The US department of agriculture (USDA) and the Food and Drug Administration (FDA) have said “prevention” and “partnership” will inform their efforts to ensure the security of the US food chain.
Agriculture Secretary Tom Vilsack and Health and Human Services Secretary Kathleen Sebelius, who jointly headed-up the White House Food Safety Working Group, on Friday (31 July) unveiled draft food safety guidelines produced by their respective departments.
Vilsack said that the USDA’s Food Safety Inspection Service (FSIS) inspectors would begin conducting routine sampling of bench trim – pieces left over from steaks and other cuts that are then used to make ground beef – for E. coli.
FSIS will also issue “streamlined”, “consolidated” instructions to its personnel for inspection, sampling and other actions to reduce E. coli in beef, Vilsack added.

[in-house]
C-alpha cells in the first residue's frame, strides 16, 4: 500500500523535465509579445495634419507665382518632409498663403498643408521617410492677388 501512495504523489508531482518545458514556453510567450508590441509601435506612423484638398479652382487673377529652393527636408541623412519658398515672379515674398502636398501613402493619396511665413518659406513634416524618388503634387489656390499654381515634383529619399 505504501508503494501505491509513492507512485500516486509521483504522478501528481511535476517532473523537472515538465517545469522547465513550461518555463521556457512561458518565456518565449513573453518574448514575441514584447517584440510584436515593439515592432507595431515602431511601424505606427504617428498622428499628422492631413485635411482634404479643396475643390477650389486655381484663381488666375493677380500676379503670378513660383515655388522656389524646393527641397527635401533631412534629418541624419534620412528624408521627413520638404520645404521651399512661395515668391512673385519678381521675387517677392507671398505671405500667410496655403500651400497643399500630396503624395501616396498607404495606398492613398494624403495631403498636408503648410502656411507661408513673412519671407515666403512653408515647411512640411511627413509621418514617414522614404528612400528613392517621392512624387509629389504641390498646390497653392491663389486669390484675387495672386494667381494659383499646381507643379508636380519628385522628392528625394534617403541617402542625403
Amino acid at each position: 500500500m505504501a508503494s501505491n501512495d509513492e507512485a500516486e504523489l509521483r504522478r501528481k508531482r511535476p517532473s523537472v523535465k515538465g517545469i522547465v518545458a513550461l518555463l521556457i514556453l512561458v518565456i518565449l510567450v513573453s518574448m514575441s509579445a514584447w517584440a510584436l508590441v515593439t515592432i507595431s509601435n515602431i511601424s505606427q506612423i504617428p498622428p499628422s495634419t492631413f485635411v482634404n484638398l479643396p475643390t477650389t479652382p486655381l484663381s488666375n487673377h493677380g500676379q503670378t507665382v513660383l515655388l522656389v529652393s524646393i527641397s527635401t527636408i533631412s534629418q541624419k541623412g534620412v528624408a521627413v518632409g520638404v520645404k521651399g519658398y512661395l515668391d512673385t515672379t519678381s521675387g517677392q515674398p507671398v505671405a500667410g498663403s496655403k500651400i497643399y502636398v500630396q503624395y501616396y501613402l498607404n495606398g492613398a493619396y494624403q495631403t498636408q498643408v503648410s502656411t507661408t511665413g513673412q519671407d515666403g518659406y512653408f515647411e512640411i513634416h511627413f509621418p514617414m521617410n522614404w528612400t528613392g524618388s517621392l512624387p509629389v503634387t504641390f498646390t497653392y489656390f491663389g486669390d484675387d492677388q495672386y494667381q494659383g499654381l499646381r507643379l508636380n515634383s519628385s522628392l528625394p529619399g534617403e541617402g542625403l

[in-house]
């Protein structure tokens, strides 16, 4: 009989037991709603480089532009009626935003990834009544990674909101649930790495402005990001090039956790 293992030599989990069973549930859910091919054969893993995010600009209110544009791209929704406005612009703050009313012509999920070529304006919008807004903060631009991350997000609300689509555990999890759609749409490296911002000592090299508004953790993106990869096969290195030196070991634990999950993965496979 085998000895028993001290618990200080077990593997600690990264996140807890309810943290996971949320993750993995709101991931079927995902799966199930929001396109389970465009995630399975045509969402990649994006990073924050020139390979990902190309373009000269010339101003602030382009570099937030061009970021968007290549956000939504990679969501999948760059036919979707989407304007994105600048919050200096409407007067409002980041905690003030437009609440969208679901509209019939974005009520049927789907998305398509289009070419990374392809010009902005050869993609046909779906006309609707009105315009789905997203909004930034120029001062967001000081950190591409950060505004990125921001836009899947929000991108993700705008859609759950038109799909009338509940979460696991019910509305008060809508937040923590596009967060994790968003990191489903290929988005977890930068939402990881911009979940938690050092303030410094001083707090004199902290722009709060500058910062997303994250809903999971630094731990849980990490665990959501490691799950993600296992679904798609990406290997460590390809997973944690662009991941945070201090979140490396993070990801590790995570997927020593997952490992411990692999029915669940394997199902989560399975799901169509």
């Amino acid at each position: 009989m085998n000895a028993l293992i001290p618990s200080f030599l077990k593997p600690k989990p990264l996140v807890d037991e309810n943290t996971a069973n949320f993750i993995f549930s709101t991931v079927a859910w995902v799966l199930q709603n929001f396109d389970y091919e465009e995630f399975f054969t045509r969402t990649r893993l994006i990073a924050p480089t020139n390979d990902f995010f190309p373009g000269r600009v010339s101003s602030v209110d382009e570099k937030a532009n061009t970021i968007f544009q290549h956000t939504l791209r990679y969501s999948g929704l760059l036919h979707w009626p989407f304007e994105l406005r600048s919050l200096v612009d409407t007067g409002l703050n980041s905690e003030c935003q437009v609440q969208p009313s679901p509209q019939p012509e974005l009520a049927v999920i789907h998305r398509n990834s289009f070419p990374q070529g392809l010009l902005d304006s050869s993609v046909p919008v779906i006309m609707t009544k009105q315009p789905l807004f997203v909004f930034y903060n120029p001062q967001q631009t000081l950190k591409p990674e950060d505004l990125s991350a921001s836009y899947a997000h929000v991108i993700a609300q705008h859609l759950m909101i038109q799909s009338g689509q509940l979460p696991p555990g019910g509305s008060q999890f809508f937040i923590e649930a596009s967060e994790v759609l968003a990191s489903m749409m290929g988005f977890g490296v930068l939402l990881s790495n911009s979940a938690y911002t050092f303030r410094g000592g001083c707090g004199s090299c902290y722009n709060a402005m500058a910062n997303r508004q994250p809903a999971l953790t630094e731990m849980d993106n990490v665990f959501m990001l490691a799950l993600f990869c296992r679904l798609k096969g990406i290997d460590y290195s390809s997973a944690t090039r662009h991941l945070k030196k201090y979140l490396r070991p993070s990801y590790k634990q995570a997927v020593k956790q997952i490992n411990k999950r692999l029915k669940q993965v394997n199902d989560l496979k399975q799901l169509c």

“Making prevention a priority is critical to reducing food borne illness and one of the three food safety principles of President Obama’s Food Safety Working Group,” said Vilsack. “The actions we are taking today will result in safer food in our country, which means healthier children and less costly healthcare.”
Meanwhile, the FDA issued three sets of draft guidelines, aimed at minimising contamination of leafy greens, tomatoes and melons with bacteria that can cause food borne illnesses.
“These proposed controls provide a guide for growers and processors to follow so they may better protect their produce from becoming contaminated,” Secretary Sebelius told a group of stakeholders gathered at the Eastern Market, a public fresh-food market in Washington, DC. “This strategy represents the kind of positive change promised by President Obama.”
The draft guidances are the FDA’s first step toward setting enforceable standards for produce safety.
FDA Commissioner Margaret Hamburg said the move represents a shift in strategy for the agency, from a reactive system to one that is based on preventing food borne hazards
“These new food safety guidelines will facilitate the development of enforceable food safety standards and ensure a safer supply of fresh food for all Americans. The three draft guidances are designed to help growers and others across the entire supply chain minimise or eliminate contamination in leafy greens, tomatoes, and melons that can cause food borne illnesses,” Hamburg said.